Although it was never described as such, anxiety has been a part of the women in my family for a long time. My grandmother was at times ‘very nervous’, my mother is ‘a worrier’, these were things we knew to be true and tried to support them with. It’s only later in life that I have come to know these fall under the banner of ‘anxiety’ and can be very destructive.

My grandmother was made a widow at a young age and once her two daughters had left home she lived on her own for many years. A light sleeper, she never slept well yet she was always up early to open the curtains so her neighbours knew she was alright. She was such a nervous passenger that had to take car sickness tablets to help her on any journey that was over 30 minutes. Often gasping if something gave her a fright.

My mother is a worrier. Often overthinking about what could go wrong or having restless nights as she replayed conversations in her head, analysing what she could have done differently. So when it came to me, it was in my genes to pick up this anxiety trait of worrying about:

  • what people might think
  • what i might have done wrong
  • what could go wrong

I saw what nerves, stress and anxiety had done to the women in my family and I was determined to carve out a different path for me. I was far too stubborn and determined to let it stop me, however anxiety was and still is, in some form part of my life.

In corporate world, my role was to rescue in-trouble high profile projects and get them back on track. High risk, high pressure, the odds were always against me to get things across the line. Failure was not an option. Although not openly visible to others, this pressure would play out in my sleep in the form of gnashing and grinding my teeth until I woke with an aching jaw which has lead to an expensive dentist bill later in life. This stress I was putting my body under had to change. (However that is a story for another day)

What I didn’t realise until recently, was that I had turned my anxiety into a strength. In fact, I had made a successful living out of it.

You see, I believe, for a lot of people who suffer with anxiety (not all) their anxiety comes from a need to be in control or to have control over their life. The only problem is, the belief that we can control everything in our life is just an illusion. We have control over our own actions however when it comes to others, we have no more control than we have control over waves crashing in the ocean. Our anxiety comes from a need to claw back some feeling of control when we feel our life is out of our control. Our anxiety can come from feeling like we have no options, no choice in how things play out.

So, back to turning anxiety into a strength.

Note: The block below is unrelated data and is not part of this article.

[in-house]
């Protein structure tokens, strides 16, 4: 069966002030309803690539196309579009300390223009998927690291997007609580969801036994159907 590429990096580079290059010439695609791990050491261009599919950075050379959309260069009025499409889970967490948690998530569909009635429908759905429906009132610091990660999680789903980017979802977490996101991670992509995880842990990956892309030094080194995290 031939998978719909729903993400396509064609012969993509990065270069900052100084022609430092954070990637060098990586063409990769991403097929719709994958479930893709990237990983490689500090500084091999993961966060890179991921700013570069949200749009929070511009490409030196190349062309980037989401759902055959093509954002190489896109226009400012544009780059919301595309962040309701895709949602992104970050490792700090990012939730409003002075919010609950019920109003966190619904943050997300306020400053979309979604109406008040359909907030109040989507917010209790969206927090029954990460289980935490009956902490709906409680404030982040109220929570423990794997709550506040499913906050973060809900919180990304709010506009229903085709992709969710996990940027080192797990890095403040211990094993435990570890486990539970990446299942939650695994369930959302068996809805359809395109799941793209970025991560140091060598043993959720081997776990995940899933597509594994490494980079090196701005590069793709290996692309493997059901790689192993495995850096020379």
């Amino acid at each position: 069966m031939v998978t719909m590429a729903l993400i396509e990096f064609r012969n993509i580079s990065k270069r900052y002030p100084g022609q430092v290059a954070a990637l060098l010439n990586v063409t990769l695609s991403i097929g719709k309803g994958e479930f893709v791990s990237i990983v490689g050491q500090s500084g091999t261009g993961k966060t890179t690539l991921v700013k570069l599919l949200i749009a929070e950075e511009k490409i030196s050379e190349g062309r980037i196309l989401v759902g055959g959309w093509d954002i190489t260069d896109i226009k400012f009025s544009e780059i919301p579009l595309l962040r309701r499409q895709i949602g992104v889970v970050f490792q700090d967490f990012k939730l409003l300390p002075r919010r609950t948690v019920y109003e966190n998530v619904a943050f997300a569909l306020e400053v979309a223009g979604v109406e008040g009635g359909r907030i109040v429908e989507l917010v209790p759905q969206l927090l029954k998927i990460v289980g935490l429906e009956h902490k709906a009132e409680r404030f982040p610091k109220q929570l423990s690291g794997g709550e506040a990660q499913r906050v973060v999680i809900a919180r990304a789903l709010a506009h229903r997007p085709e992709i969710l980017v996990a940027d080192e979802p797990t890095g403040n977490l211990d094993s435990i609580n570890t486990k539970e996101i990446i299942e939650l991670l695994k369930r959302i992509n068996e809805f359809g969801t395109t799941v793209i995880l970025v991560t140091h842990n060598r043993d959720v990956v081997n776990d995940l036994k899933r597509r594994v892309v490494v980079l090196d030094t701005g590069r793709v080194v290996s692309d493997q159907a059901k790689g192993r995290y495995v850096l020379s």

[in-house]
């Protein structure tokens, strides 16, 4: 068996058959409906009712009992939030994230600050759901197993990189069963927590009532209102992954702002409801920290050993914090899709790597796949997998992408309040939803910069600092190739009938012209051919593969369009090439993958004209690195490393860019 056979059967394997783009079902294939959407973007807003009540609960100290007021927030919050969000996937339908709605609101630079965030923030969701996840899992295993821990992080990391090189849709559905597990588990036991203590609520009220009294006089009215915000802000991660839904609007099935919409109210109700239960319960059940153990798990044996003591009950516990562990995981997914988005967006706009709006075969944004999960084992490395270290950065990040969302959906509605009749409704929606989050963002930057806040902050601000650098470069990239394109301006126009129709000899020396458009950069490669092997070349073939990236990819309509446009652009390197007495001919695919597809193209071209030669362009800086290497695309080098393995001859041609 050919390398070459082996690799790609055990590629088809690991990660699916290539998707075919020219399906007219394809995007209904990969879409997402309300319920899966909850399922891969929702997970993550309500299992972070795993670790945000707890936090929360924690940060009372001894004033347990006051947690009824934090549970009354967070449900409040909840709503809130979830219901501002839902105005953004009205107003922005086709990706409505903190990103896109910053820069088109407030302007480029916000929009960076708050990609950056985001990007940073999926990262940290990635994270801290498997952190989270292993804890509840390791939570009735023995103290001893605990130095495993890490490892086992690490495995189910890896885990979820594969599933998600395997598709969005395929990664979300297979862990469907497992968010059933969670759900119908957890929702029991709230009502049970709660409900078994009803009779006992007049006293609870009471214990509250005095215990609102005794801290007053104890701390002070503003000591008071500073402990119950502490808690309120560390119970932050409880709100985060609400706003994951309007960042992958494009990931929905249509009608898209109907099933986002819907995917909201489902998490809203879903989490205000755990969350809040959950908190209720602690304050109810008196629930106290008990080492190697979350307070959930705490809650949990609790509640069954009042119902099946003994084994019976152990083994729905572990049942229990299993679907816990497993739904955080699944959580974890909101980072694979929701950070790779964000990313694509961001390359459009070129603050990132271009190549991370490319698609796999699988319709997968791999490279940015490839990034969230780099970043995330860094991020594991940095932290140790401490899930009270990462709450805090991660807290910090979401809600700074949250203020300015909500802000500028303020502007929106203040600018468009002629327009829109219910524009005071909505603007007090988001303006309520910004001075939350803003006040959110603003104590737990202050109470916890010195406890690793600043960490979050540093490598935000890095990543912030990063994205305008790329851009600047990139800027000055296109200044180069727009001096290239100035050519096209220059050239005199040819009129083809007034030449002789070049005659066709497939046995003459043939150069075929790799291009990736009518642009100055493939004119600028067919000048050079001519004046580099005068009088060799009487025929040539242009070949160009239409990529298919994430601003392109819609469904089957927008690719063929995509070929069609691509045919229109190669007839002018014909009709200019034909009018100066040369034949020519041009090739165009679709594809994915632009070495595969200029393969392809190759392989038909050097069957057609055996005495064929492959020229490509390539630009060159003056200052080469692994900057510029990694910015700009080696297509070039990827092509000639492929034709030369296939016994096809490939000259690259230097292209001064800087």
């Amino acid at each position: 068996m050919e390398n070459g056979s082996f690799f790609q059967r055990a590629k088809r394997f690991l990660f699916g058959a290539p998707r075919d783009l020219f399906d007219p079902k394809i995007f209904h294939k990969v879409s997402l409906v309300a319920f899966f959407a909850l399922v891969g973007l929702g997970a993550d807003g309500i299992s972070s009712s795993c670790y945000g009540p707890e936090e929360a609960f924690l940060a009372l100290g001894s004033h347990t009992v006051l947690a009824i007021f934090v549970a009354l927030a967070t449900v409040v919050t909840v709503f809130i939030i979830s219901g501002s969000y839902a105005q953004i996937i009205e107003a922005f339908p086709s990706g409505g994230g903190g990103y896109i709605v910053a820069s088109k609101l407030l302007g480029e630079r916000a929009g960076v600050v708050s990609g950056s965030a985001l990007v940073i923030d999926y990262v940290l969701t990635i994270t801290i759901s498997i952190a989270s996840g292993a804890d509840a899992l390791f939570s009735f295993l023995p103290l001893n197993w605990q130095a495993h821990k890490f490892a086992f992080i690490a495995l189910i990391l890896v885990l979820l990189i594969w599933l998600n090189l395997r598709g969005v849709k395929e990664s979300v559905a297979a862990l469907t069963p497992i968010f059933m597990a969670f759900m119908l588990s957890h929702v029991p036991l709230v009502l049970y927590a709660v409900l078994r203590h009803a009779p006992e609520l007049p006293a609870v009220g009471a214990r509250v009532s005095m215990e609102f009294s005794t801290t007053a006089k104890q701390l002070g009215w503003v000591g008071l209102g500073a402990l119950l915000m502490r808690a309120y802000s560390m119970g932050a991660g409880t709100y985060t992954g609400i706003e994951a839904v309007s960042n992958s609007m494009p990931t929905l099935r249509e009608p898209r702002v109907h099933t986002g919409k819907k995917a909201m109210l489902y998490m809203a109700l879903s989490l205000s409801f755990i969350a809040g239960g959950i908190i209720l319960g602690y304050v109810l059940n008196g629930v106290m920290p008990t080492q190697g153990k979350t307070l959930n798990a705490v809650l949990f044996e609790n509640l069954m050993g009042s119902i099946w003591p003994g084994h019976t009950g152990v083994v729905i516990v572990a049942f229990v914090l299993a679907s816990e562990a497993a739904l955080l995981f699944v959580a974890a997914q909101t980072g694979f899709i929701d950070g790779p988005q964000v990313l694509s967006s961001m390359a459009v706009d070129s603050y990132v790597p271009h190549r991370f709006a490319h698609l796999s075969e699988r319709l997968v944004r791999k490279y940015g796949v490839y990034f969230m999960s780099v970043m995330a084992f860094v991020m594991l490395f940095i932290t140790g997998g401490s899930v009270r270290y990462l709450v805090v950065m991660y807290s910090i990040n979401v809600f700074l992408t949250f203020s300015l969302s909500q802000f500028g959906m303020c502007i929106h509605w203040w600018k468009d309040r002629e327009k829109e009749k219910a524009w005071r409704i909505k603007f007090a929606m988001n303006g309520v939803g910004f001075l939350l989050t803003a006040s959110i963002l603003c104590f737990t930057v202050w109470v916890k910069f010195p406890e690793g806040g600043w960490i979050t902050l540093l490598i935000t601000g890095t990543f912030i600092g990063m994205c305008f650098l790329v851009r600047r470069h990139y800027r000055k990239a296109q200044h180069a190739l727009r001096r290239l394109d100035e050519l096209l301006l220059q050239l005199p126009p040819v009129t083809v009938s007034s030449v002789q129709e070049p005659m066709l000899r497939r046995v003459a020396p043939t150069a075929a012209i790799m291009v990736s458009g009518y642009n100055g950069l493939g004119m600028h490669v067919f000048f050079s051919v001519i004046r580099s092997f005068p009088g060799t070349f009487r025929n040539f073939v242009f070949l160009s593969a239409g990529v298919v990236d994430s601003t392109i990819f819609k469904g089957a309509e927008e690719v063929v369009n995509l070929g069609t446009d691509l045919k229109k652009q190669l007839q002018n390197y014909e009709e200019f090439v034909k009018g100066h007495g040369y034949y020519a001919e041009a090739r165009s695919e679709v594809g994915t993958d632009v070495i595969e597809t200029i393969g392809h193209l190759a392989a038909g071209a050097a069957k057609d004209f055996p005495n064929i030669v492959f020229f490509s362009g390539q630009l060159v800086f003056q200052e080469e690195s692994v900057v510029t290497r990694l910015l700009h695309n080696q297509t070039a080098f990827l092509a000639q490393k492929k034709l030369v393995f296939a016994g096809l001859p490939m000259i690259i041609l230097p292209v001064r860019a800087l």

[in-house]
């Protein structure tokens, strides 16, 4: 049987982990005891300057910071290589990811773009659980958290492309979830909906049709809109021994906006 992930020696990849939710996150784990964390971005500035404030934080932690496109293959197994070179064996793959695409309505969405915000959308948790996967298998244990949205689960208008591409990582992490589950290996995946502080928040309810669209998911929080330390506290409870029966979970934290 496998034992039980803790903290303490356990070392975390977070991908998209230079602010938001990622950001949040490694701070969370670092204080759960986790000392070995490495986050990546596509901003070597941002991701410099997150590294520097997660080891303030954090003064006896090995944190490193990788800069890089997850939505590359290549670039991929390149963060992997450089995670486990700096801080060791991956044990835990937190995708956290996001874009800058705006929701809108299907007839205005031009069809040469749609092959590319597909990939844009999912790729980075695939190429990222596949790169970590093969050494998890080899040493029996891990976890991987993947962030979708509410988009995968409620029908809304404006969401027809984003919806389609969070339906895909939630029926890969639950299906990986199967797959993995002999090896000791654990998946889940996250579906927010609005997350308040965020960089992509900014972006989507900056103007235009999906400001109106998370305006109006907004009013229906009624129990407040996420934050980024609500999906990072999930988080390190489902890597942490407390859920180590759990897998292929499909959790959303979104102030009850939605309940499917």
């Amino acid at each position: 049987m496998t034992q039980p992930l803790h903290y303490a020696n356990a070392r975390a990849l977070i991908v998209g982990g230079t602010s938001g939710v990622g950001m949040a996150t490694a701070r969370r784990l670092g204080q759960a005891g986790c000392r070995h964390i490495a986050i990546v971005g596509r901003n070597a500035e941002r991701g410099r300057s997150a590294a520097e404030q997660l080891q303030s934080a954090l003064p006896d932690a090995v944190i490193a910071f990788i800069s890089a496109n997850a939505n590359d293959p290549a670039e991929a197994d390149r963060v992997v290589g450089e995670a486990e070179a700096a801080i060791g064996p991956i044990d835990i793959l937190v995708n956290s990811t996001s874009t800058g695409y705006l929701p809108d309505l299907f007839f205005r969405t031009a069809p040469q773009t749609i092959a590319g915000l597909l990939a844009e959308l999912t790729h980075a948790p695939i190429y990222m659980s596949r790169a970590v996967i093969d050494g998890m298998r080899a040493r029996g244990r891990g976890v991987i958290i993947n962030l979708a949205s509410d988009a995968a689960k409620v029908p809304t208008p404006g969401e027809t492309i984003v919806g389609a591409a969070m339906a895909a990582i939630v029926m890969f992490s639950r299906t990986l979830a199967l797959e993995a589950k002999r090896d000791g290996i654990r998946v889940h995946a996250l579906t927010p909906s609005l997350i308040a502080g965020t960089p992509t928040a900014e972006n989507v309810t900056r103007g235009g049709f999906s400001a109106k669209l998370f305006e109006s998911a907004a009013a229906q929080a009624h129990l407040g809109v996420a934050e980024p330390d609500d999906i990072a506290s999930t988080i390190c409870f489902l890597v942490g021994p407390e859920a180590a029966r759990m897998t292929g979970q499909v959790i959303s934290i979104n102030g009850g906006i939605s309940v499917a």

Well for me, I was already an expert in identifying what could go wrong (thanks Mum ?), so rather than being paralysed with fear by this thought, I began to work through what I could do about it.

When struck with that dread of impending fear of something going wrong, I would work through every possible ‘worst case’ scenario and say to myself “could I handle that?, what would I do?”; and whilst the outcome may not have been pretty, it helped me to feel back in control again. I felt back in control again because I knew I had options, I knew I had choice.

What I know now, is that I was building my resilience. That I was developing a mindset that would think “yes, this might knock me down for a minute there, however I know I can get back up again and here are the steps I will take to move forward“. There was tremendous power in knowing that the worst case scenario would not leave me paralysed with no options, that I still had choice.

This strength, this skill, in project management world is really risk management and risk mitigation and contingency planning. Being able to face front-on the possible threats and challenges that may come your way to derail a project and plan ahead how you will deal with them. The reason I was successful in rescuing in-trouble projects was not that I never faced any challenges, its that I expected to face challenges and I knew we would bounce back from it.

These days, I’m pleased to say that anxiety doesn’t play such a large part in my life. I do know that when I’m sick or exhausted then my mind starts playing around with me and at those times, I try to be kind to myself and use my support systems until it passes.

Now I’m not suggesting that you analyse everything that you perceive could go wrong in your life. However, if you find your self ruminating over something for an extended period of time or losing sleep, then maybe try working through what the worst case scenario could be and identify the steps you would take to move forward. Often the fear of something happening is ten times worse that it actually happening. You might surprise yourself how resilient you actually are.